Clean first, then decorate for ChristmasPublished 10:02am Tuesday, November 29, 2011
Column: Notes from Home
Ah. The magic day approaches. We’re all shivering with anticipation, barely containing our emotions as the Sunday after Thanksgiving dawns.
This is the day, we call out as we spring out of bed. This is the day, we chant driving home after church. This is the day, we sing as we pop Mannheim Steamroller in the CD player. This is the day … we haul out the boxes in which we hide Christmas the rest of the year.
Behind the chanting, singing and dancing, though, the cheer of the day borders on false cheer for me as I anticipate another season of tree-decorating, Christmas light hanging and manger scene assembly.
Don’t get me wrong, I love the way our home looks when it’s all done. I love the aroma of all of the baking and the Christmas harmonies on the CD player – there’s a part of me (obscured by that oh-so-Vulcan façade I maintain) that is in love with the magic of Christmas.
Getting that magic in place takes work, however, like the feasts prepared by elves in the dungeons of Hogwarts which only appear to have been created by Dumbledore’s “magic” in the Great Hall. We don’t have elves, so somebody named me has to lift the bins, crates and boxes down from the shelves in the garage and the hall closet. Somebody has to put the tree together.
Part of the dilemma as we approach decorating is that we have to clean house first. The rest of the year we are all fairly indifferent to housecleaning. Our house leans — how shall I put it — more toward the shabby side of things.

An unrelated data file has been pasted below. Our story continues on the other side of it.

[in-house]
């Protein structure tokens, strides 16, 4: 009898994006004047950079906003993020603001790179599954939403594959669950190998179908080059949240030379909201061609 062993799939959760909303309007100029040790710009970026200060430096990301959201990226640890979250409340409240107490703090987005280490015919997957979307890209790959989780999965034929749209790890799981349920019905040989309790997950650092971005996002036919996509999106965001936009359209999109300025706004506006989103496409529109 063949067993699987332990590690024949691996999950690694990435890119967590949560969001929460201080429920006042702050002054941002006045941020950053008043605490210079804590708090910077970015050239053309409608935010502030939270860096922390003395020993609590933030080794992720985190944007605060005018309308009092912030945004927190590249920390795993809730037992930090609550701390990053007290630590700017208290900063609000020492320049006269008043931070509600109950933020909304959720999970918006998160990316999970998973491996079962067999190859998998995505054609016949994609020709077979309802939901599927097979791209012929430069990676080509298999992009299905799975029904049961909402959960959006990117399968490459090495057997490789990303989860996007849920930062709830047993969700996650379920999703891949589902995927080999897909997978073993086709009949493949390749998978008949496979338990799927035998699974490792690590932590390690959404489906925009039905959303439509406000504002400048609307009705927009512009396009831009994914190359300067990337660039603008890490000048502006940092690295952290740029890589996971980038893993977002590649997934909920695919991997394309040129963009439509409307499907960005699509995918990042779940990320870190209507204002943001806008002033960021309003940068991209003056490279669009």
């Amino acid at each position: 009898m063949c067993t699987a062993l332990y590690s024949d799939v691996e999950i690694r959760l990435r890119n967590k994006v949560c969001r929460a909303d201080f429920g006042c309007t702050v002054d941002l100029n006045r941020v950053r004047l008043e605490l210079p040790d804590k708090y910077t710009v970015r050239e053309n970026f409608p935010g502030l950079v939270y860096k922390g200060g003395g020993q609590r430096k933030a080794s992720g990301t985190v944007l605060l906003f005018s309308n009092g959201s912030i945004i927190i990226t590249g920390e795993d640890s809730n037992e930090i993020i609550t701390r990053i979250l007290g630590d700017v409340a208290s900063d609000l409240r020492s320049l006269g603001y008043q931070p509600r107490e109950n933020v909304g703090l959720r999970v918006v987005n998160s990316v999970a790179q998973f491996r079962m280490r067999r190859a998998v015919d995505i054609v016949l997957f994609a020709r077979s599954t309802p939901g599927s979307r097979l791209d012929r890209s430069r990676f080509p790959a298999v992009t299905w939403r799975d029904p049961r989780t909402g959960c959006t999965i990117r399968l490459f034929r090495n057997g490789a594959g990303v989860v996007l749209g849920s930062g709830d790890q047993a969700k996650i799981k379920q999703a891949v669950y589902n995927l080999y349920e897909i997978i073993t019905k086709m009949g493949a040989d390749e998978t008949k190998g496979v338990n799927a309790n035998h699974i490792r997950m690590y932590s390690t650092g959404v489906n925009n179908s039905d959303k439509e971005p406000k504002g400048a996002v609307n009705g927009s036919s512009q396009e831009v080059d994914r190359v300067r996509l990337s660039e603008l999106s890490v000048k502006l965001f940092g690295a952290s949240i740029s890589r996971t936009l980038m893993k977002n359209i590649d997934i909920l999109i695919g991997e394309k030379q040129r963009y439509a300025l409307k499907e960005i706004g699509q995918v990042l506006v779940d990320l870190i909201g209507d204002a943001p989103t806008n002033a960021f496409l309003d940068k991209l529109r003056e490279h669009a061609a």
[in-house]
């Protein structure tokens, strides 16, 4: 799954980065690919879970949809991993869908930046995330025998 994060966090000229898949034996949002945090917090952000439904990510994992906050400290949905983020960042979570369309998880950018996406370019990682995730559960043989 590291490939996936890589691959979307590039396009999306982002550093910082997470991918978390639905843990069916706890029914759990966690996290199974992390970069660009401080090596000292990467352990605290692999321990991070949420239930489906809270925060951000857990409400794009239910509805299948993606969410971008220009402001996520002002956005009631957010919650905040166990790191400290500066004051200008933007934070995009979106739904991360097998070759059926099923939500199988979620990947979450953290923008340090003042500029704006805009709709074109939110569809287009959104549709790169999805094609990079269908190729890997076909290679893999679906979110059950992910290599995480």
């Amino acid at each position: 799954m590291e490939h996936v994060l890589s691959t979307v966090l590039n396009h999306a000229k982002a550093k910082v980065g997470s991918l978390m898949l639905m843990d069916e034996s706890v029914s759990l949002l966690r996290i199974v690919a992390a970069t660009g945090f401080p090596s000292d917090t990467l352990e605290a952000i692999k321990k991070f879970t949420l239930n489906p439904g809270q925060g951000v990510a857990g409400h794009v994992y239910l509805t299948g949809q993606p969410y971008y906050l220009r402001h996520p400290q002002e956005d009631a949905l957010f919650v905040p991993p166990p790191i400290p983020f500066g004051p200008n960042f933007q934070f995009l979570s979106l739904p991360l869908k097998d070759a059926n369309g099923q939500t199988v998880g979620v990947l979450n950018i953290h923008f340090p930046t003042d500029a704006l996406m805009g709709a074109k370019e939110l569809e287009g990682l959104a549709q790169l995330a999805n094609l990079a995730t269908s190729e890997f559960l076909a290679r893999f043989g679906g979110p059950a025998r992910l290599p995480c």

It starts with the books stacked or piled everywhere and quilting supplies taking up more or less permanent residence in a corner of the dining room. Squash from the garden lie on a crate in the living room. Music spills onto the floor by the family’s piano and by the electric organ, while a collection of musical instruments — tuba, French horn, violin and accordion — are piled up in a corner with music stands.
Decorating over the top of that clutter is not an option. We have to tidy the house, and it needs to be a pretty thorough job. So we set to work, putting things away, vacuuming the carpet, dusting the furniture (that doesn’t get vacuumed to get rid of cat hair), and cleaning the glass in the cupboards.
About a month later, we open up those bins, crates and boxes and let Christmas take over the house. Okay, I lied. It’s not really a month later, just later that same afternoon; it just feels like a month of cleaning has intervened.
This is the only time she-who-must-be-obeyed and I decorate our house each year. The rest of the great festivals pass without a change to even the smallest pile of books. So why do we do it? Because Christmas is important.
Decorating for the season was something we both grew up with, and it’s a tradition we want to pass on. There’s the tree skirt we’ve been using since our first Christmas in our own home — coated with the fur of just about every pet we’ve had. (Cursed be anyone who washes it!) There are the ornaments I have from the family collection my mother gathered, and the ones we’ve collected as a married couple. There are the nativity figurines gifted to us by a family friend.
And there’s even the tree, the same hideous fake tree we’ve used for over a decade, but since it’s artificial, we can decorate it the first Sunday in Advent and take it down at Epiphany. Lovely, formerly living trees don’t last that long.
After all the work, the house looks more alive. All those lights and knick-knacks and wall hangings help brighten up a world that, outside anyway, looks pretty lifeless: Gray skies hang over leafless trees and dusty fields.
Something else I know about Christmas is that, ultimately, it is not about the knickknacks and bric-a-brac we strew about our homes, just like it’s not about the swag we gather from those packages under the tree. It’s about family. It’s about faith in a little child sent to bring the world hope. And it’s about magic — yes, the magic that raises the whole experience above the fray of decorating and consumer excess, into the realms of the sublime.
David Rask Behling teaches at Waldorf College in Forest City, Iowa, and lives with his wife and children in Albert Lea. His column usually appears every other Tuesday.